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Sooke accommodation tax sparks controversy

New tax geared toward rental properites
Accommodations like this treehouse-style one in East Sooke are included in a proposal for a hotel tax. (Contributed - Airbnb)

Critics of a new regional tax proposal aren’t married to the idea, who gets to vote on it, or where the revenue will be allocated.

The District of Sooke has been collaborating with Destination BC and other stakeholders for the past eight months on implementing a three per cent provincial accommodation tax that would encompass Metchosin and the region from Sooke to Port Renfrew.

According to Gail Scott, economic development officer for the District of Sooke, once the Major Events Municipal and Regional District Tax (MRDT) is in place, it will be charged on all fixed-roof, short-term rental properties regardless of size and revenue, although only properties with four or more rooms will be allowed to vote on the tax.

Bed and breakfast owner Mike Hicks has vowed to do his best to defeat the initiative.

“It will take 50 plus one per cent for this to pass, yet only those with four or more rooms get to vote,” he said. “It’s a huge hassle, and they (those with less than four rooms) can’t vote on this tax. How fair is that? Everyone I’ve talked to so far is against it. There’s no way I can support this for that reason alone.”

Hicks said accommodation providers with only one room whose guests book directly with them, for example, will have to collect and remit the tax to the provincial government, which he believes will be a cumbersome process for some.

ALSO READ: Sooke’s regional hotel tax proposal gains momentum

Hicks also takes issue with the fact that the money raised through the tax can be are earmarked for uses other than tourism or economic development, including affordable housing.

“Aren’t we paying enough taxes already?” asked Hicks, who served as electoral area director for Juan de Fuca for 14 years.

“Tax hikes affect our competitiveness, and our guests pay more than enough taxes already. They say we need to promote tourism in Sooke, but we don’t need it because our businesses and other organizations like Airbnb, the Chamber of Commerce, Expedia do a great job of that and we don’t need government’s help.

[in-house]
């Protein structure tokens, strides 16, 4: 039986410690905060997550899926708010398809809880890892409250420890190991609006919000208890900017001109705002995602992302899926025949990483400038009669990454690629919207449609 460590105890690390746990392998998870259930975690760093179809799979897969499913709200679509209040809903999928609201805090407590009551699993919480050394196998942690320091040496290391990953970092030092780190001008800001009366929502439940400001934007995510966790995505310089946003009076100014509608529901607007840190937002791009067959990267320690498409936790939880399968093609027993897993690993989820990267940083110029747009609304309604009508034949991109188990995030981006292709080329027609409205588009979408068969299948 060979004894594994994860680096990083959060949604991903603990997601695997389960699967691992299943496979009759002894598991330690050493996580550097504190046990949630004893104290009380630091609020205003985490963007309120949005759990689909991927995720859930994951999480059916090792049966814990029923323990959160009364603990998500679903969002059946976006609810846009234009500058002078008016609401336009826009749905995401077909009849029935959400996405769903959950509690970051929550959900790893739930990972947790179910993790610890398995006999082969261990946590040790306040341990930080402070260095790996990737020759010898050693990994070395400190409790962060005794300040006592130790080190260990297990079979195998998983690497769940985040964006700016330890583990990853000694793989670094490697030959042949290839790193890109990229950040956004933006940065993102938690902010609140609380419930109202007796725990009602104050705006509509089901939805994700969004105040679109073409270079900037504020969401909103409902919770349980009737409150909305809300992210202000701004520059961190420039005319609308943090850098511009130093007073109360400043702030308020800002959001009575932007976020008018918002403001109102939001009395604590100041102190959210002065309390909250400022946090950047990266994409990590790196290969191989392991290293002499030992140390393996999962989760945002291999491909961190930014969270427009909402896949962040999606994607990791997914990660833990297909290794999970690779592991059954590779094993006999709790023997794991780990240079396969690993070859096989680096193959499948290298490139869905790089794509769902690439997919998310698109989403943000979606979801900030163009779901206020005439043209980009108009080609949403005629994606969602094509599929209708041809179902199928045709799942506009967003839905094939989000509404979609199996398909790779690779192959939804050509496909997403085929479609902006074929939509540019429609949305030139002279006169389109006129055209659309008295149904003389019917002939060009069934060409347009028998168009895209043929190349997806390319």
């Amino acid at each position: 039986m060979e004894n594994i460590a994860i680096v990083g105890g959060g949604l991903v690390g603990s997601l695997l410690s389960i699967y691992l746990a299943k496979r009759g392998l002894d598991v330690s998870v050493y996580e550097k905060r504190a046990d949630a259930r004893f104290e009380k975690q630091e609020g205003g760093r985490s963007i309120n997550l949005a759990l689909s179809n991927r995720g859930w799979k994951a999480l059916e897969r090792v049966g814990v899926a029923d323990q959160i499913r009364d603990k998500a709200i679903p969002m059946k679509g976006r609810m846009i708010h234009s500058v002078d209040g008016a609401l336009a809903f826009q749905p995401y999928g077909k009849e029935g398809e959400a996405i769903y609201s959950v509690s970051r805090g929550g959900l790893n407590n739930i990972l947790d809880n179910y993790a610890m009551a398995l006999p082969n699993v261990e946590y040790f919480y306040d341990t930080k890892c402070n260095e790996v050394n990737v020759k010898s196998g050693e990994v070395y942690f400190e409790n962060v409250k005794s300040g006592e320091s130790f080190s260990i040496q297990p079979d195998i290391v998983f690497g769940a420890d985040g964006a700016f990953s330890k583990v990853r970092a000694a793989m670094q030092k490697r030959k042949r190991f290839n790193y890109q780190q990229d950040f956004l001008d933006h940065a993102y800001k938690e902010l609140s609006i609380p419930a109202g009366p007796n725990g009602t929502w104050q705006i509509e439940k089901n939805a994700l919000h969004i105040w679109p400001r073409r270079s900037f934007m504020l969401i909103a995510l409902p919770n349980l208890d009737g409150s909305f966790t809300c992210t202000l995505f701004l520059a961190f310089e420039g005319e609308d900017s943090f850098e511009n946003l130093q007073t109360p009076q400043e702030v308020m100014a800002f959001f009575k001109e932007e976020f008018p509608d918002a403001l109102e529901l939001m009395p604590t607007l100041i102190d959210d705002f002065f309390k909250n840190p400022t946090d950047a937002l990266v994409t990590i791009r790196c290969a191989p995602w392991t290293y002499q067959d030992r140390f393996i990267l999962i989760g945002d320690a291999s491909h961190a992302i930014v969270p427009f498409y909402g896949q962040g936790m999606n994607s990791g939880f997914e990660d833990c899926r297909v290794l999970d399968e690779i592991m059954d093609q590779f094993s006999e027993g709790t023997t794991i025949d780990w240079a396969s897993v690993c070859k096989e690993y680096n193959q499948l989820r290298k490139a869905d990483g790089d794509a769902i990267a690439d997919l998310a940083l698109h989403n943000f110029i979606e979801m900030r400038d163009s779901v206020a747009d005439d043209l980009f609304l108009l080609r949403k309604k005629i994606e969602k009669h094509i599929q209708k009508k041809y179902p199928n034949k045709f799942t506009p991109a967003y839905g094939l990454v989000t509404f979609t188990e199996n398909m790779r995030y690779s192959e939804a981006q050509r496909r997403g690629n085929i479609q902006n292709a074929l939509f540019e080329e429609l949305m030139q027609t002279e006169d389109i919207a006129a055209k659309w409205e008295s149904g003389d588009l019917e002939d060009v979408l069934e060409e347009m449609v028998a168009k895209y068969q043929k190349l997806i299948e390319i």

“I want to get away from politics, but I feel strongly about this issue,” Hicks said.

Scott said there has been a lot of questions about the tax from regional and local accommodators.

“This flurry of MRDT responses is a good thing because we do want people to ask questions, get involved and to provide feedback,” Scott said. “However, we do want to ensure that correct information is being provided to them.”

She said the only exception to the MRDT is for properties on Indigenous lands and properties that are renting long term, which is defined as around 25 days.

One of the first steps in the MRDT process will be community and industry engagement, with 4VI, formerly Tourism Vancouver Island, leading that work, Scott said.

Phase 1 will involve momentum building and scope that will include a tourism system planning meeting, one-on-one interviews, and a recommended report.

Phase 2 will include background research, a stakeholder workshop, a working group session, preparation of an up-to-date accommodation directory, a communication framework document, and a website notice, while Phase 3 will include a draft five-year strategic plan and a draft one-year tactical plan, targeted distribution of the plan, and another stakeholder information session.

The final phase will include review and approval of a final five-year strategic business plan, a one-year tactical plan, and the delivery of all required MRDT documents.

Proponents of the tax stressed that the hotel tax will not be used to support the services of a community business support service investment co-operative from Sooke to Port Renfrew, which is a completely separate project that is in the exploration stage to determine viability.

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About the Author: Rick Stiebel

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